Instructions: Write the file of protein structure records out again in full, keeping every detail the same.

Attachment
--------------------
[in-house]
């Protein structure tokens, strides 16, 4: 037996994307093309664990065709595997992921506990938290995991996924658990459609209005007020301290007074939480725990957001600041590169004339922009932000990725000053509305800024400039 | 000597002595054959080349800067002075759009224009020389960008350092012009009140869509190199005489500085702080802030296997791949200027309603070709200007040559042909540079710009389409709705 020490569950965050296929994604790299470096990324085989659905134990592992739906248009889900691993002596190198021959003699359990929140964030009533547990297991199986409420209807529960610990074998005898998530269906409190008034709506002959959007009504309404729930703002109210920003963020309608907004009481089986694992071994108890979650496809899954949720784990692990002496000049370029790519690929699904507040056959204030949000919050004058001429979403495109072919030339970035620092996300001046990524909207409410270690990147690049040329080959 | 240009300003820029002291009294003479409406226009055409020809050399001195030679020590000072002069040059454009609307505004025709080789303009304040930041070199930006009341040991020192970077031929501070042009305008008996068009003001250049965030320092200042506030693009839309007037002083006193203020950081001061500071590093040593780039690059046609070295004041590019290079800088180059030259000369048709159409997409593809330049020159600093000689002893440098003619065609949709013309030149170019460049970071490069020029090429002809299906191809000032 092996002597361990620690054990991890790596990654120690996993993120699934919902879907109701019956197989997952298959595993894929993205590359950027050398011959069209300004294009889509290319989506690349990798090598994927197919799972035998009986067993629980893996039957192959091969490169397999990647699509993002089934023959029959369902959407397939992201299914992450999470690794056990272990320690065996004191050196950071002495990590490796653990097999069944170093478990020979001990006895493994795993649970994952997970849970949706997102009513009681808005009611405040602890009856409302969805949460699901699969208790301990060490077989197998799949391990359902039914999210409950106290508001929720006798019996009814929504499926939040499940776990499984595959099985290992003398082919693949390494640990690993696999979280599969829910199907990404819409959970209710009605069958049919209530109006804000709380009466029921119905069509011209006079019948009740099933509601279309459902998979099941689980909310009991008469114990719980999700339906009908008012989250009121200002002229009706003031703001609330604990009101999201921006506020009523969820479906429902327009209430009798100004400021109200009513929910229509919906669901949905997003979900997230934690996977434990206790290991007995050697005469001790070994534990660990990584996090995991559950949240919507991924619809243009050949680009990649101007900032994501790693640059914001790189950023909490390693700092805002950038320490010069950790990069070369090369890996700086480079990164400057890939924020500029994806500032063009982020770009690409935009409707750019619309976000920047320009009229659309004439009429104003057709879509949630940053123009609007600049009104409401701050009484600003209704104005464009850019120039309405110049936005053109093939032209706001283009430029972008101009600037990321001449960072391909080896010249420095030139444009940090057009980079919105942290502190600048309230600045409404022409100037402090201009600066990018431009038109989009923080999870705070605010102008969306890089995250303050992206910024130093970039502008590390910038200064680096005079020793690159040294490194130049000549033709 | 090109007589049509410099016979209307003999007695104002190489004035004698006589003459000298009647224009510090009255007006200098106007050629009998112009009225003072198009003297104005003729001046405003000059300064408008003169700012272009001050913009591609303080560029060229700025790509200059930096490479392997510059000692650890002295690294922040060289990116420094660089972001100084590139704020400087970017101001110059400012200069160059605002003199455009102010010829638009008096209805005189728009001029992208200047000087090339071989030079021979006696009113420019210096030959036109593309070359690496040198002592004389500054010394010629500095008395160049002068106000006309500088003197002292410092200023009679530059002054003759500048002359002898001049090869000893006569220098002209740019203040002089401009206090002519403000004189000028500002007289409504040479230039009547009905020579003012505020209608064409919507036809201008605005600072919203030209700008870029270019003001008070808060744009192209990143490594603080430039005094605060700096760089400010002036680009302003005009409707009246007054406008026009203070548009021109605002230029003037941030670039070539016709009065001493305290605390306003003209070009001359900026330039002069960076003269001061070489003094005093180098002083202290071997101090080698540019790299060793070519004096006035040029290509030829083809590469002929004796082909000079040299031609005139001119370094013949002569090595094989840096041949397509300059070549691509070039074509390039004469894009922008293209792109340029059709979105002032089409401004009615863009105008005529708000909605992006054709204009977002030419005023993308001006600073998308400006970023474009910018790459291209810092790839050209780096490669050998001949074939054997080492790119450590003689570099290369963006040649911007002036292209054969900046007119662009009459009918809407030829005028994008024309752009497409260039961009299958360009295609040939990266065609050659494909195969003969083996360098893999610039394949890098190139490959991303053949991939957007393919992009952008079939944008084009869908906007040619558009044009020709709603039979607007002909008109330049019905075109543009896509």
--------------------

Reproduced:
[in-house]
């Protein structure tokens, strides 16, 4: 037996994307093309664990065709595997992921506990938290995991996924658990459609209005007020301290007074939480725990957001600041590169004339922009932000990725000053509305800024400039 | 000597002595054959080349800067002075759009224009020389960008350092012009009140869509190199005489500085702080802030296997791949200027309603070709200007040559042909540079710009389409709705 020490569950965050296929994604790299470096990324085989659905134990592992739906248009889900691993002596190198021959003699359990929140964030009533547990297991199986409420209807529960610990074998005898998530269906409190008034709506002959959007009504309404729930703002109210920003963020309608907004009481089986694992071994108890979650496809899954949720784990692990002496000049370029790519690929699904507040056959204030949000919050004058001429979403495109072919030339970035620092996300001046990524909207409410270690990147690049040329080959 | 240009300003820029002291009294003479409406226009055409020809050399001195030679020590000072002069040059454009609307505004025709080789303009304040930041070199930006009341040991020192970077031929501070042009305008008996068009003001250049965030320092200042506030693009839309007037002083006193203020950081001061500071590093040593780039690059046609070295004041590019290079800088180059030259000369048709159409997409593809330049020159600093000689002893440098003619065609949709013309030149170019460049970071490069020029090429002809299906191809000032 092996002597361990620690054990991890790596990654120690996993993120699934919902879907109701019956197989997952298959595993894929993205590359950027050398011959069209300004294009889509290319989506690349990798090598994927197919799972035998009986067993629980893996039957192959091969490169397999990647699509993002089934023959029959369902959407397939992201299914992450999470690794056990272990320690065996004191050196950071002495990590490796653990097999069944170093478990020979001990006895493994795993649970994952997970849970949706997102009513009681808005009611405040602890009856409302969805949460699901699969208790301990060490077989197998799949391990359902039914999210409950106290508001929720006798019996009814929504499926939040499940776990499984595959099985290992003398082919693949390494640990690993696999979280599969829910199907990404819409959970209710009605069958049919209530109006804000709380009466029921119905069509011209006079019948009740099933509601279309459902998979099941689980909310009991008469114990719980999700339906009908008012989250009121200002002229009706003031703001609330604990009101999201921006506020009523969820479906429902327009209430009798100004400021109200009513929910229509919906669901949905997003979900997230934690996977434990206790290991007995050697005469001790070994534990660990990584996090995991559950949240919507991924619809243009050949680009990649101007900032994501790693640059914001790189950023909490390693700092805002950038320490010069950790990069070369090369890996700086480079990164400057890939924020500029994806500032063009982020770009690409935009409707750019619309976000920047320009009229659309004439009429104003057709879509949630940053123009609007600049009104409401701050009484600003209704104005464009850019120039309405110049936005053109093939032209706001283009430029972008101009600037990321001449960072391909080896010249420095030139444009940090057009980079919105942290502190600048309230600045409404022409100037402090201009600066990018431009038109989009923080999870705070605010102008969306890089995250303050992206910024130093970039502008590390910038200064680096005079020793690159040294490194130049000549033709 | 090109007589049509410099016979209307003999007695104002190489004035004698006589003459000298009647224009510090009255007006200098106007050629009998112009009225003072198009003297104005003729001046405003000059300064408008003169700012272009001050913009591609303080560029060229700025790509200059930096490479392997510059000692650890002295690294922040060289990116420094660089972001100084590139704020400087970017101001110059400012200069160059605002003199455009102010010829638009008096209805005189728009001029992208200047000087090339071989030079021979006696009113420019210096030959036109593309070359690496040198002592004389500054010394010629500095008395160049002068106000006309500088003197002292410092200023009679530059002054003759500048002359002898001049090869000893006569220098002209740019203040002089401009206090002519403000004189000028500002007289409504040479230039009547009905020579003012505020209608064409919507036809201008605005600072919203030209700008870029270019003001008070808060744009192209990143490594603080430039005094605060700096760089400010002036680009302003005009409707009246007054406008026009203070548009021109605002230029003037941030670039070539016709009065001493305290605390306003003209070009001359900026330039002069960076003269001061070489003094005093180098002083202290071997101090080698540019790299060793070519004096006035040029290509030829083809590469002929004796082909000079040299031609005139001119370094013949002569090595094989840096041949397509300059070549691509070039074509390039004469894009922008293209792109340029059709979105002032089409401004009615863009105008005529708000909605992006054709204009977002030419005023993308001006600073998308400006970023474009910018790459291209810092790839050209780096490669050998001949074939054997080492790119450590003689570099290369963006040649911007002036292209054969900046007119662009009459009918809407030829005028994008024309752009497409260039961009299958360009295609040939990266065609050659494909195969003969083996360098893999610039394949890098190139490959991303053949991939957007393919992009952008079939944008084009869908906007040619558009044009020709709603039979607007002909008109330049019905075109543009896509």